PAUL INGLES:Next it's on to Citadel Broadcasting with 200 stations and 43 different markets. Its 7 Albuquerque stations are crammed into the 5th floor of a downtown office building. Some tour members say they like the one stop shopping convenience. Citadel public affairs director Art Ortega is telling him his stations are in the people-delivery business, and even organizations with no ad budgets can reach those people with public service announcements or by hooking on to a station's promotion. And for the problem of too much media attention, Ortega offers some advice.
ART ORTEGA: When you're answering a question about some negative or some prob-- some situation in your company that has come up, appoint one person to speak to the media. Okay? I mean --absolutely there's no question. And you let everybody in your organization know that Mary or Fred or whomever is the media spokesperson for this issue. Period. [SOUND OF PRESS ROOM]
PAUL INGLES: The tour ends at Journal Center, home of the state's largest daily paper, the Albuquerque Journal and the afternoon Albuquerque Tribune which is rocketing off the presses. The group watches from an overhead viewing gallery and listens to piped-in audio.
ANNOUNCER: The pressman can adjust the amount of ink, the position of the plates and the speed of the press from their control panel.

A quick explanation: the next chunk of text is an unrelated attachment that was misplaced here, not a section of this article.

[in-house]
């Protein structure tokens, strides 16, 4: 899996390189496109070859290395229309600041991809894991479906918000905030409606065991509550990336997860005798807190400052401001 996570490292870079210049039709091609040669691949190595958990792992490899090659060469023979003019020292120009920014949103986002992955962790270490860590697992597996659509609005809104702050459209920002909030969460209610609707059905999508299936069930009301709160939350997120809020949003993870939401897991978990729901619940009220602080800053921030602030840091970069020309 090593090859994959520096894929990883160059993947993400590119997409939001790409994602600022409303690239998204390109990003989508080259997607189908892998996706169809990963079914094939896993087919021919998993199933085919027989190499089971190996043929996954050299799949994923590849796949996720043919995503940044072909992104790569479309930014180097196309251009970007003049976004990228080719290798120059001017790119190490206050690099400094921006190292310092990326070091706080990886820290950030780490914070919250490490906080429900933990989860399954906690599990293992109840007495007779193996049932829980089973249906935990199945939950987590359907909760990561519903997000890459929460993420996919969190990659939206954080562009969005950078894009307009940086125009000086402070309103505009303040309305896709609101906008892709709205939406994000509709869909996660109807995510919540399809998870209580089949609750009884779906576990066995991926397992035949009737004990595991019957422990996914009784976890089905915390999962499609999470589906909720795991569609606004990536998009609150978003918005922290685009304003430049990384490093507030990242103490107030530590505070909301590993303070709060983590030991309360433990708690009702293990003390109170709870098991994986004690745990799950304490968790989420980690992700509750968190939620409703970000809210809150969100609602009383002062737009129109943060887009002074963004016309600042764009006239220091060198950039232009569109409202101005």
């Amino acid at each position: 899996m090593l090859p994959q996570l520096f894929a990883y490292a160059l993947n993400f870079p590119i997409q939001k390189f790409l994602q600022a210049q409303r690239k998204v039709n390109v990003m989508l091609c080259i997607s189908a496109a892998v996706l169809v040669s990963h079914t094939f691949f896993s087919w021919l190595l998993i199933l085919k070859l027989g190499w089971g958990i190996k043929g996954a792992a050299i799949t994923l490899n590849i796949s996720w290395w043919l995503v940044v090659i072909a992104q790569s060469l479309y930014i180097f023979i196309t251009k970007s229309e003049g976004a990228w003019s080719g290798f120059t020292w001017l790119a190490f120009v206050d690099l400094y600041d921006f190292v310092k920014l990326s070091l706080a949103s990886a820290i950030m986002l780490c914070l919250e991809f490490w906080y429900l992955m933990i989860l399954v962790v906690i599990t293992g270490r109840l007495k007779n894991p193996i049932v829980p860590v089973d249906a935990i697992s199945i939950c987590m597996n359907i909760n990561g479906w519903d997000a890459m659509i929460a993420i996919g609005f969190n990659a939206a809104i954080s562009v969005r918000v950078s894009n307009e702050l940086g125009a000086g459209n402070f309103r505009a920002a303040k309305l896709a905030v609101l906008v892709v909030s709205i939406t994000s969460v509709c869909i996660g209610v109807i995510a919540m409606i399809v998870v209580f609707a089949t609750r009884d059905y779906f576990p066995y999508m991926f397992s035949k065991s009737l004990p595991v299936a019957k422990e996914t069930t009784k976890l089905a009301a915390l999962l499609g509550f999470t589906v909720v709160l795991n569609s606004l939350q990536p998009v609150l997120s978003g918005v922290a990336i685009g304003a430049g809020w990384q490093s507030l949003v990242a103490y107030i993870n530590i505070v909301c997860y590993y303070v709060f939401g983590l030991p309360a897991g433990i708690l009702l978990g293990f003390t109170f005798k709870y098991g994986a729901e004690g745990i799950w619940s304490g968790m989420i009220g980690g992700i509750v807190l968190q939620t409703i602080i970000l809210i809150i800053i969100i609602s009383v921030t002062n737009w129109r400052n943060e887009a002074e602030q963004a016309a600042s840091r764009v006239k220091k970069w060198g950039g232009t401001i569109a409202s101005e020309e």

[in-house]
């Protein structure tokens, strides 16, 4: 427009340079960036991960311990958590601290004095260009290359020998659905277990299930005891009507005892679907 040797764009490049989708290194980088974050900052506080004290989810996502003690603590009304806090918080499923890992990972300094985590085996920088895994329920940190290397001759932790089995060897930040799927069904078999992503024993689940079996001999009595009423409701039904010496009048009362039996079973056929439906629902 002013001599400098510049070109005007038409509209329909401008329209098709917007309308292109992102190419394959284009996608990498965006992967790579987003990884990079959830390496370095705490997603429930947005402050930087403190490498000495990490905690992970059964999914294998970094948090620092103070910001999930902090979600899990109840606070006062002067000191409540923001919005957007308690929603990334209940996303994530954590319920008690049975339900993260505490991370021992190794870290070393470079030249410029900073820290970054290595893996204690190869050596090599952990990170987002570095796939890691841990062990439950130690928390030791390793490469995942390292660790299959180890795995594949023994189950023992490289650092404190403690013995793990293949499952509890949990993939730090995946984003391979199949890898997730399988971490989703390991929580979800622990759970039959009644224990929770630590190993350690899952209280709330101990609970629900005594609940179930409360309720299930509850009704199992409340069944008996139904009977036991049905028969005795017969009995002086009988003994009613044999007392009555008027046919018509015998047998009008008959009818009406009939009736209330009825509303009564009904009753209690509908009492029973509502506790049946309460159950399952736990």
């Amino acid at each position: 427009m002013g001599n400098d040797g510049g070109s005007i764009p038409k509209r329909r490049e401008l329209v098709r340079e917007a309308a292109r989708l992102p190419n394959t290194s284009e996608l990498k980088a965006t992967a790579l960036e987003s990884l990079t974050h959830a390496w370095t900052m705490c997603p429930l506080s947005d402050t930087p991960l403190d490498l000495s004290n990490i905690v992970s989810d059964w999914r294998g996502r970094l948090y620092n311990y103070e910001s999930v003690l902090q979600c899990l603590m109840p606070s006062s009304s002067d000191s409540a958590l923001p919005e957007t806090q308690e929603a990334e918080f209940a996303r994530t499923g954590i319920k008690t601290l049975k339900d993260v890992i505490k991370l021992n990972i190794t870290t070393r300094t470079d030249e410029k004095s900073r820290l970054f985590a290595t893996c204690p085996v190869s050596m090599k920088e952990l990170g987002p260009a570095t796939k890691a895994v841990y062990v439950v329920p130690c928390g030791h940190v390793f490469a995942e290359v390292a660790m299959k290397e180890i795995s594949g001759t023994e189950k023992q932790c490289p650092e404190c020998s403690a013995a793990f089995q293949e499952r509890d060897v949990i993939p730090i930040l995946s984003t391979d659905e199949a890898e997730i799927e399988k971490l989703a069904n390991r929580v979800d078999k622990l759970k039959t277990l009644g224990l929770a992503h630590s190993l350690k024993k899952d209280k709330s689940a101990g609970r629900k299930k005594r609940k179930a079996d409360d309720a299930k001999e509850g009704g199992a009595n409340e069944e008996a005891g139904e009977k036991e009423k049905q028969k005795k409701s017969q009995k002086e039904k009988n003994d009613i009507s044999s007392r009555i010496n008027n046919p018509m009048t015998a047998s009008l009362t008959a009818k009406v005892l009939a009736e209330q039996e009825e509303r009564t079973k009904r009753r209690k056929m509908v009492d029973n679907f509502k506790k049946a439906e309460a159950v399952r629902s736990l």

MICHAEL MURPHY: If you've got something that needs covering --God, I hate it when I do this -- pick up the phone and call me.
PAUL INGLES: Michael Murphy manages the Journal's business coverage including the twice-weekly section called Business Outlook.
MICHAEL MURPHY: We have -- in the Outlooks, try to have a way to say yes to all of you who call in and say can you write something about us.
PAUL INGLES:Murphy suggests that the business-friendly Outlook sections are the easiest path for free coverage, as its pages advocate for the business perspective in a way the rest of the paper won't.
MICHAEL MURPHY: There was a developer building a controversial WalMart shopping complex. City Desk did that a lot cause it's very political neighborhood groups upset and everything. We ended up writing some stories about how that developer actually followed the rules, crossing all his t's and dotting all his i's that complemented that coverage but it was a business angle that the City Desk was not giving much cr-- weight to.
PAUL INGLES: We asked Murphy to comment on a spread from a recent Journal local section spotlighting a visit by the Oscar Meyer Weinermobile at a grocery store. It is of course big and colorful. There's a guy juggling little Weinermobiles, a kid blowing a Weiner Whistle. A hot dog maker was announcing a kid's jingle-singing contest that would merit one lucky school 10,000 dollars. Murphy admitted to it being a winning formula for coverage.
MICHAEL MURPHY: Well, God help me, you know, we, we like TV, do like a good visual, and if you've got your Weinermobile coming in, we're going to go take a picture and, and if it's a groundbreaking, we probably aren't! We'll write about it, but you get us a good visual -- and sometimes that's better than a 30-inch long story.
PAUL INGLES: So if Weinermobile equals good media coverage, perhaps Enron should be calling Oscar Meyer about rental rates on its Weinermobile. For On the Media, I'm Paul Ingles.
BROOKE GLADSTONE: Coming up, the tug of war over presidential papers and video-schmoozing in a New York bar.
BOB GARFIELD: This is On the Media from National Public Radio.